Plummer hustled them all to an upstairs room and told Carothers what he'd found. "Since the County Coroner was away at the time, Mr Plummer asked me to perform the autopsy," Carothers writes. "He said 'This is a big thing, and there must be no mistakes'." Plummer seemed quite relived that Tingley had dealt himself out of this one, Carothers adds. He knew that Carothers had a lot of experience in conducting autopsies, and thought he could rely on him to focus more seriously on the case than Tingley would have done.

String of Pearls: continued

Pearl Bryan, by Oscar 'Doc' Parks (1962). This unaccompanied version was taped by the song collector Pat Dunford in Alton, Indiana. Stamping out the rhythm with his foot, the 71-year-old Parks brings great feeling to the song. His voice cracks and wheezes through the performance, producing a recording that's raw as hell, but utterly captivating. Dunford includes a brief audio interview with Parks too, which is well worth hearing in its own right. Available on: The Art of Field Recording Vol II (Dust to Digital, 2008).

Pearl Bryan, by Fleming Brown (1962). Brown backs himself on banjo for this short cover of Doc Hopkins' version. His voice has a melancholy, intimate tinge that suits the story well. Available on: Appalachian Banjo Songs & Ballads (Folk-Legacy, 2010).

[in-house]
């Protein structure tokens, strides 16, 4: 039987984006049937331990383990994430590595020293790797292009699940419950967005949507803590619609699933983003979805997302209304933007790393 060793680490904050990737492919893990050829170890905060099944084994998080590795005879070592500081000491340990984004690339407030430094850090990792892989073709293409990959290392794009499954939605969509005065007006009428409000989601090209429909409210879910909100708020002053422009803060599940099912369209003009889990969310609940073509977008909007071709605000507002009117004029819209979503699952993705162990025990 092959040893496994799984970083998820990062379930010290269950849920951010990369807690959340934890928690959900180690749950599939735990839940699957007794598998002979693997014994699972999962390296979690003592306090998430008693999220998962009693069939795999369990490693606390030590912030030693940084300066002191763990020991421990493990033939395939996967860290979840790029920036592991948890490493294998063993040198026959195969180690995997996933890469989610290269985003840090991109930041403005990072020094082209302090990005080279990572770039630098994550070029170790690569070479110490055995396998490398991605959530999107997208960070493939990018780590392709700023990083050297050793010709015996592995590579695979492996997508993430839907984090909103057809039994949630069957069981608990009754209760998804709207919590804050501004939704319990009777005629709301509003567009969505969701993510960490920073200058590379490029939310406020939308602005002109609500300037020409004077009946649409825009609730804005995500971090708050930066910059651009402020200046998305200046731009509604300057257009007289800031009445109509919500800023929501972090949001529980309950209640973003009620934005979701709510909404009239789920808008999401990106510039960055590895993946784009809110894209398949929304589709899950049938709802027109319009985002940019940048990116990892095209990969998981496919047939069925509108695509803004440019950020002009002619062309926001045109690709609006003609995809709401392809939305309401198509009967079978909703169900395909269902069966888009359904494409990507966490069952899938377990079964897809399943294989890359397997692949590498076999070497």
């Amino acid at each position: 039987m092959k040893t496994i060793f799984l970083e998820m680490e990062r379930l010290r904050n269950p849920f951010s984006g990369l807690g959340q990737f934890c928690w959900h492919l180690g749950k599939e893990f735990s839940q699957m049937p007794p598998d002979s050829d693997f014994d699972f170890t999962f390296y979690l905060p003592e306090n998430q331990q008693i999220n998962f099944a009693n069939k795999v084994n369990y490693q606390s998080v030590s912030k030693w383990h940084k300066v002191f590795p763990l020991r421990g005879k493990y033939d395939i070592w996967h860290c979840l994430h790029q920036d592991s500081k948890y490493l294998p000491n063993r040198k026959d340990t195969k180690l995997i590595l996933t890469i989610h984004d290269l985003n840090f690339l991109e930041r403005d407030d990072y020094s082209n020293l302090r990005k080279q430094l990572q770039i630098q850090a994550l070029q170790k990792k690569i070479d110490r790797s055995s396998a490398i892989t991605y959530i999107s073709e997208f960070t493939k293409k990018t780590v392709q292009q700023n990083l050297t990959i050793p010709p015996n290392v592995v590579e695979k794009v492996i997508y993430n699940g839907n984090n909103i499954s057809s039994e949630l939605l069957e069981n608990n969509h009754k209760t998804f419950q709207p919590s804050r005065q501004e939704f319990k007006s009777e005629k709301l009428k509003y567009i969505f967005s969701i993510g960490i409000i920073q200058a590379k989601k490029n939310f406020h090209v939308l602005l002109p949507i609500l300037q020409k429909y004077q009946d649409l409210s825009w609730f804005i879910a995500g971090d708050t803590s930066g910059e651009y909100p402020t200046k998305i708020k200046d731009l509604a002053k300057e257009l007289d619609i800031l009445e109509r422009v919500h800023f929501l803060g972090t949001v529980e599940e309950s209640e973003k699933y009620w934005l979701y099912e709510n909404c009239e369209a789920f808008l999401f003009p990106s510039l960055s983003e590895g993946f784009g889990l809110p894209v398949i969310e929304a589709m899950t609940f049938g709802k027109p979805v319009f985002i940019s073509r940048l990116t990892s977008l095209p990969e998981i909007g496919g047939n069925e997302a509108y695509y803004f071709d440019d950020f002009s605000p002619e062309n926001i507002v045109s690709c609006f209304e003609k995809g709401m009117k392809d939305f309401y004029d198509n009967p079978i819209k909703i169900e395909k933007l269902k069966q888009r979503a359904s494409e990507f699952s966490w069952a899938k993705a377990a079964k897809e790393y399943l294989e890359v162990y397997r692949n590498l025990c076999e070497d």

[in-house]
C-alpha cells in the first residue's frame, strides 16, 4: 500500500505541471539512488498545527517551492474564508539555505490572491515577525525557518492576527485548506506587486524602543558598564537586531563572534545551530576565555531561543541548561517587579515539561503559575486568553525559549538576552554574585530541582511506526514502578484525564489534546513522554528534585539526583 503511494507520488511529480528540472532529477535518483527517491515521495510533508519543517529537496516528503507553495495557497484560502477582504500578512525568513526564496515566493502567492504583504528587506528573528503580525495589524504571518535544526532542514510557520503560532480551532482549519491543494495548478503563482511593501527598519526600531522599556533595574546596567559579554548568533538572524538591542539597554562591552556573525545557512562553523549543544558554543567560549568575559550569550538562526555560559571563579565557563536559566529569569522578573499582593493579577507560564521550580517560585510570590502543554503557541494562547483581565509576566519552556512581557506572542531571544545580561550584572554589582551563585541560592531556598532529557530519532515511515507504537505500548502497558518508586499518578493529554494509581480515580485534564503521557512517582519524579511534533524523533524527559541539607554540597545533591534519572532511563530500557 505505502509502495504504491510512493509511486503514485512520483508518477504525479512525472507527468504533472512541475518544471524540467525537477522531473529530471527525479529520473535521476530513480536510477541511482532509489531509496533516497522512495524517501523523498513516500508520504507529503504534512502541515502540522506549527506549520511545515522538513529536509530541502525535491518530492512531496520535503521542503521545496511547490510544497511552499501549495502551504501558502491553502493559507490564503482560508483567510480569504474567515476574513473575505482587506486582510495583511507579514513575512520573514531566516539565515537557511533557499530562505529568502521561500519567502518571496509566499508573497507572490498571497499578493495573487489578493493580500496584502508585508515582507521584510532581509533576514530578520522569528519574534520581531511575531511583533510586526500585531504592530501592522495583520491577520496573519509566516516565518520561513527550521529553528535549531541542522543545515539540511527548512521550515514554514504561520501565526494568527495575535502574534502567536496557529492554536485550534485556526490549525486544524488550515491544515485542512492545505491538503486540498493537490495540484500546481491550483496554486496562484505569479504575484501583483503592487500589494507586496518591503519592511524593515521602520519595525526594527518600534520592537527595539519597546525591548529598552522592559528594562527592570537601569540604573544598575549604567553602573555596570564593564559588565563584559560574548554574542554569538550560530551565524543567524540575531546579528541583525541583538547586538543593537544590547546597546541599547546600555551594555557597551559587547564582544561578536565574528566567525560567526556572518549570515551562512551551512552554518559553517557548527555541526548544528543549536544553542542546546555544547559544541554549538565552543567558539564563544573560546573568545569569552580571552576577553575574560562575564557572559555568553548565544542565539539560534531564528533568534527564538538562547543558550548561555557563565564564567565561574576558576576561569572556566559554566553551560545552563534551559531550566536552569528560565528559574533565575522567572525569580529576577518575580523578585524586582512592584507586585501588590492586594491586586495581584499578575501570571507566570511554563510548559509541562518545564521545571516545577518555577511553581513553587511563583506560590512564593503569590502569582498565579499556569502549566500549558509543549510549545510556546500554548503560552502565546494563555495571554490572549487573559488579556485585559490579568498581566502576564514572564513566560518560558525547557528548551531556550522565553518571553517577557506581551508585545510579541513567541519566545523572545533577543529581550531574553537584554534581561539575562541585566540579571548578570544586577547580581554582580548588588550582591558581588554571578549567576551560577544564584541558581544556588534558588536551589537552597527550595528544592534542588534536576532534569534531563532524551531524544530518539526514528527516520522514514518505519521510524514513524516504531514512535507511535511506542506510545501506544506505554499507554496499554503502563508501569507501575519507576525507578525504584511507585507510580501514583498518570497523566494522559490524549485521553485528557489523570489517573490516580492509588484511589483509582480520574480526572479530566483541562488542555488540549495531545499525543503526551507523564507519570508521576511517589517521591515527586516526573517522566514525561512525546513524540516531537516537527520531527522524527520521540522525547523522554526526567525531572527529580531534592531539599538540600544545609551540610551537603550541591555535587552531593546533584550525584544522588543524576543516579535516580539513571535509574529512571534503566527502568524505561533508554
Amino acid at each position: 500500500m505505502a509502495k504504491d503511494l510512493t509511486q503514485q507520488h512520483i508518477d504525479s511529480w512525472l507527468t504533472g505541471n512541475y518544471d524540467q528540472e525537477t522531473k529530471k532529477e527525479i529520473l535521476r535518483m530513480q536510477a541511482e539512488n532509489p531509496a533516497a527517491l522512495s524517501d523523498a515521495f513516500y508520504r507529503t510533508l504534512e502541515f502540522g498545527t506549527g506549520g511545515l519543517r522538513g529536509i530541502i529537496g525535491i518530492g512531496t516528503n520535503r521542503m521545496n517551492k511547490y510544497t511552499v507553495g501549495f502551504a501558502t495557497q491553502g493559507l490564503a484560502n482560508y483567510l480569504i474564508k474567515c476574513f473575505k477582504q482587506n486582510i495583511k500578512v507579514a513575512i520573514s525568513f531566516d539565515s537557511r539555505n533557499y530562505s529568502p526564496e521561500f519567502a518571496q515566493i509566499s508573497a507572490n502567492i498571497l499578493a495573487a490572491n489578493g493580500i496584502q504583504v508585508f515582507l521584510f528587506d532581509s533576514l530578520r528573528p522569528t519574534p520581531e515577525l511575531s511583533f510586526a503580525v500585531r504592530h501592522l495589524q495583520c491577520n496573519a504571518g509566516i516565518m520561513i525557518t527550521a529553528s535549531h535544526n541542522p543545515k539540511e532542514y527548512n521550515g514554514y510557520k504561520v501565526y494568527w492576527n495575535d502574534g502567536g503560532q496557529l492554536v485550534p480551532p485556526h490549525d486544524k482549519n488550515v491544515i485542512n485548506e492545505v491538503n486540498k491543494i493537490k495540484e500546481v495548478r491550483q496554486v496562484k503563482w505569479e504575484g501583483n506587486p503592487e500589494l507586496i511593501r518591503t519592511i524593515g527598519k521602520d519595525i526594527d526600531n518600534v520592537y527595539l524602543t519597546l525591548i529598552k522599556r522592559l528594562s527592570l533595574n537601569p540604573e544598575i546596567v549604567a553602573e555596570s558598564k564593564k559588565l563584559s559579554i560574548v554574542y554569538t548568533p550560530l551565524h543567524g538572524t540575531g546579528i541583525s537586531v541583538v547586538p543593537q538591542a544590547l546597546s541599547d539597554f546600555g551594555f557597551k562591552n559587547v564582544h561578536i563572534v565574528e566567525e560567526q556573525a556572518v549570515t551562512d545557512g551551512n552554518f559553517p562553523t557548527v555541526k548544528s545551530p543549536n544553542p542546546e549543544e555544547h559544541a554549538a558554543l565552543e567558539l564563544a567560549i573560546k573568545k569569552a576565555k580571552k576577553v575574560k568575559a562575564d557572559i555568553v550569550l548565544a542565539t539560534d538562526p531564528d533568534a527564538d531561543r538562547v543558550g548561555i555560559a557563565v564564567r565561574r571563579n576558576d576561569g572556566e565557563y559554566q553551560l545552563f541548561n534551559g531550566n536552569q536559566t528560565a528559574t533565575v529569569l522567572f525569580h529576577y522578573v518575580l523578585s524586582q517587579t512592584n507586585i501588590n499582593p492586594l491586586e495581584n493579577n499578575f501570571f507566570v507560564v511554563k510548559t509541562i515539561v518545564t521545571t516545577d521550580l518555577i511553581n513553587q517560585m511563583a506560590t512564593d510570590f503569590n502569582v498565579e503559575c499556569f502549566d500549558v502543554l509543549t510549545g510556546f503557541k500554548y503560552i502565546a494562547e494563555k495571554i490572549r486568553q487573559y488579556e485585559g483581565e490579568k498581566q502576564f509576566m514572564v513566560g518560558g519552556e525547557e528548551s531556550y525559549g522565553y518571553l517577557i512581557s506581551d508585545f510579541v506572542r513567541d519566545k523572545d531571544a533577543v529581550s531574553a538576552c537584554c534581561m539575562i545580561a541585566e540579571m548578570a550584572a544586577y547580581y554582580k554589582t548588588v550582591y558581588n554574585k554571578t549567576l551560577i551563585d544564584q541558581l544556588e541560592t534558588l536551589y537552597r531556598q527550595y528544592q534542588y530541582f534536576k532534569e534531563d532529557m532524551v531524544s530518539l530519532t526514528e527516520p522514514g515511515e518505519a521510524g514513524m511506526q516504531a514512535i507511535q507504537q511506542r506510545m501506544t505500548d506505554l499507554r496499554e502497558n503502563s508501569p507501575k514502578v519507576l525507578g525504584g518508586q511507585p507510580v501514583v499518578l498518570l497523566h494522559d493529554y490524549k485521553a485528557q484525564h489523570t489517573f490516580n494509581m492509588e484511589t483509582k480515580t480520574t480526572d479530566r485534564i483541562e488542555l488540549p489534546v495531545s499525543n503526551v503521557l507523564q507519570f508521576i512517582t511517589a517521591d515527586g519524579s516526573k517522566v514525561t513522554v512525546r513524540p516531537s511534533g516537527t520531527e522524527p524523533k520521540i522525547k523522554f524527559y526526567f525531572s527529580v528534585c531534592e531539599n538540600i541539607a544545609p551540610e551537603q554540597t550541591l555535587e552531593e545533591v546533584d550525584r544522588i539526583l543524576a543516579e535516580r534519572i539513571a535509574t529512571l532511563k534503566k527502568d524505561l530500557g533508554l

Pearl Bryan by AL Phipps & The Phipps Family (1965). Arthur Leeroy Phipps and his family were a country gospel quartet, somewhat in the Carter Family mold. They do full justice to Pearl's tale here, delivering the kind of close harmony singing only blood relatives can manage. Arthur's guitar keeps the music simple, with an arrangement balancing ghastly content against a Godly tone. Available on: Faith, Love & Tragedy (Folkways, 2009).

Page Pearl Bryan (Intro), by The Crooked Jades (2001). The Jades include two versions of the song on their Seven Sisters album, and this first one is a bluesy instrumental. Lisa Berman's Hawaiian slide guitar picks the tune out with deep, echoey, ominous tones. Available on: Seven Sisters: A Kentucky Portrait (Jade Note Music, 2001).

Pearl Bryan (Outro), by The Crooked Jades (2001). The first version's ominous atmosphere is replaced with melacholy here. The Jades' Jeff Kazor joins with guest singer Martha Hawthorne to lead us unhurredly through all but two of the Phipps' original eight verses. Lisa Berman's Hawiian slide brings the darkness again, and there's a natty little mandolin solo from Bill Foss. The band would later pare this version down to its chorus alone, as I've explained in the main piece. Available on: Seven Sisters: A Kentucky Portrait (Jade Note Music, 2001).